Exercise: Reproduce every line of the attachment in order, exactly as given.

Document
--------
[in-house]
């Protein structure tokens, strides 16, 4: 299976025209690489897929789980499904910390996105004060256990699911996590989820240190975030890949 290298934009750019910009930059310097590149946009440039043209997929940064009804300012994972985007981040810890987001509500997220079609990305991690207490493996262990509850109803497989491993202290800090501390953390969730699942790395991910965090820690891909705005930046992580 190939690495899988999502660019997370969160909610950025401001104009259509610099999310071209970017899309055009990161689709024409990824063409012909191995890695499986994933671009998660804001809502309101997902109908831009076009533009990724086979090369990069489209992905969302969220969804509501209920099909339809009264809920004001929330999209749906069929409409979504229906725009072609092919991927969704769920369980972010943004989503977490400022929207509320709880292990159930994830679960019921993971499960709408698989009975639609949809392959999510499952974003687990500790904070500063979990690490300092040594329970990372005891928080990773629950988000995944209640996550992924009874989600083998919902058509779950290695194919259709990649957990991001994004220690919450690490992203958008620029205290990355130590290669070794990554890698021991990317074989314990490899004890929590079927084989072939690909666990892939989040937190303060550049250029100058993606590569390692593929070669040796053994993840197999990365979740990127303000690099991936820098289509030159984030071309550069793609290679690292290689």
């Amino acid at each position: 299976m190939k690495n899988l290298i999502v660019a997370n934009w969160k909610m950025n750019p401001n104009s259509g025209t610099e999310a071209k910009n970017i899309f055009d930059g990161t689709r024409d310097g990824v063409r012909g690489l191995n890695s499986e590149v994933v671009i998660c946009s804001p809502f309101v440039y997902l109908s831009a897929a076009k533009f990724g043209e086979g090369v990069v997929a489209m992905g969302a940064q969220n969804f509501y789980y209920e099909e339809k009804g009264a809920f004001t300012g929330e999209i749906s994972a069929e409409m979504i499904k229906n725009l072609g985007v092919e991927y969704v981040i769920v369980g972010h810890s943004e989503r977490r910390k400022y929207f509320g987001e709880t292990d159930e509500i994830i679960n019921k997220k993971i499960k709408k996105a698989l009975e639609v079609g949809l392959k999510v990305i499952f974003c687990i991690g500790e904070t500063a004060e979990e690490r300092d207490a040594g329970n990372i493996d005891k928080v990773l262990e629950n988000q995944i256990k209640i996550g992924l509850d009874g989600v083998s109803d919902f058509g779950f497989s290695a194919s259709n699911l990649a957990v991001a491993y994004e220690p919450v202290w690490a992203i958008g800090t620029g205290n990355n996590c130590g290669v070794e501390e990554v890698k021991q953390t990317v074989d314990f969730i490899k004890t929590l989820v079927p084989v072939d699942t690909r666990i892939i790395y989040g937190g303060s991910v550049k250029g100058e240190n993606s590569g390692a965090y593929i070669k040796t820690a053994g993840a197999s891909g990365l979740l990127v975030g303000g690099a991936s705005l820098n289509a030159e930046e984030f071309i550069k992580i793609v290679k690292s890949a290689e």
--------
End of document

[in-house]
């Protein structure tokens, strides 16, 4: 299976025209690489897929789980499904910390996105004060256990699911996590989820240190975030890949 290298934009750019910009930059310097590149946009440039043209997929940064009804300012994972985007981040810890987001509500997220079609990305991690207490493996262990509850109803497989491993202290800090501390953390969730699942790395991910965090820690891909705005930046992580 190939690495899988999502660019997370969160909610950025401001104009259509610099999310071209970017899309055009990161689709024409990824063409012909191995890695499986994933671009998660804001809502309101997902109908831009076009533009990724086979090369990069489209992905969302969220969804509501209920099909339809009264809920004001929330999209749906069929409409979504229906725009072609092919991927969704769920369980972010943004989503977490400022929207509320709880292990159930994830679960019921993971499960709408698989009975639609949809392959999510499952974003687990500790904070500063979990690490300092040594329970990372005891928080990773629950988000995944209640996550992924009874989600083998919902058509779950290695194919259709990649957990991001994004220690919450690490992203958008620029205290990355130590290669070794990554890698021991990317074989314990490899004890929590079927084989072939690909666990892939989040937190303060550049250029100058993606590569390692593929070669040796053994993840197999990365979740990127303000690099991936820098289509030159984030071309550069793609290679690292290689």
């Amino acid at each position: 299976m190939k690495n899988l290298i999502v660019a997370n934009w969160k909610m950025n750019p401001n104009s259509g025209t610099e999310a071209k910009n970017i899309f055009d930059g990161t689709r024409d310097g990824v063409r012909g690489l191995n890695s499986e590149v994933v671009i998660c946009s804001p809502f309101v440039y997902l109908s831009a897929a076009k533009f990724g043209e086979g090369v990069v997929a489209m992905g969302a940064q969220n969804f509501y789980y209920e099909e339809k009804g009264a809920f004001t300012g929330e999209i749906s994972a069929e409409m979504i499904k229906n725009l072609g985007v092919e991927y969704v981040i769920v369980g972010h810890s943004e989503r977490r910390k400022y929207f509320g987001e709880t292990d159930e509500i994830i679960n019921k997220k993971i499960k709408k996105a698989l009975e639609v079609g949809l392959k999510v990305i499952f974003c687990i991690g500790e904070t500063a004060e979990e690490r300092d207490a040594g329970n990372i493996d005891k928080v990773l262990e629950n988000q995944i256990k209640i996550g992924l509850d009874g989600v083998s109803d919902f058509g779950f497989s290695a194919s259709n699911l990649a957990v991001a491993y994004e220690p919450v202290w690490a992203i958008g800090t620029g205290n990355n996590c130590g290669v070794e501390e990554v890698k021991q953390t990317v074989d314990f969730i490899k004890t929590l989820v079927p084989v072939d699942t690909r666990i892939i790395y989040g937190g303060s991910v550049k250029g100058e240190n993606s590569g390692a965090y593929i070669k040796t820690a053994g993840a197999s891909g990365l979740l990127v975030g303000g690099a991936s705005l820098n289509a030159e930046e984030f071309i550069k992580i793609v290679k690292s890949a290689e």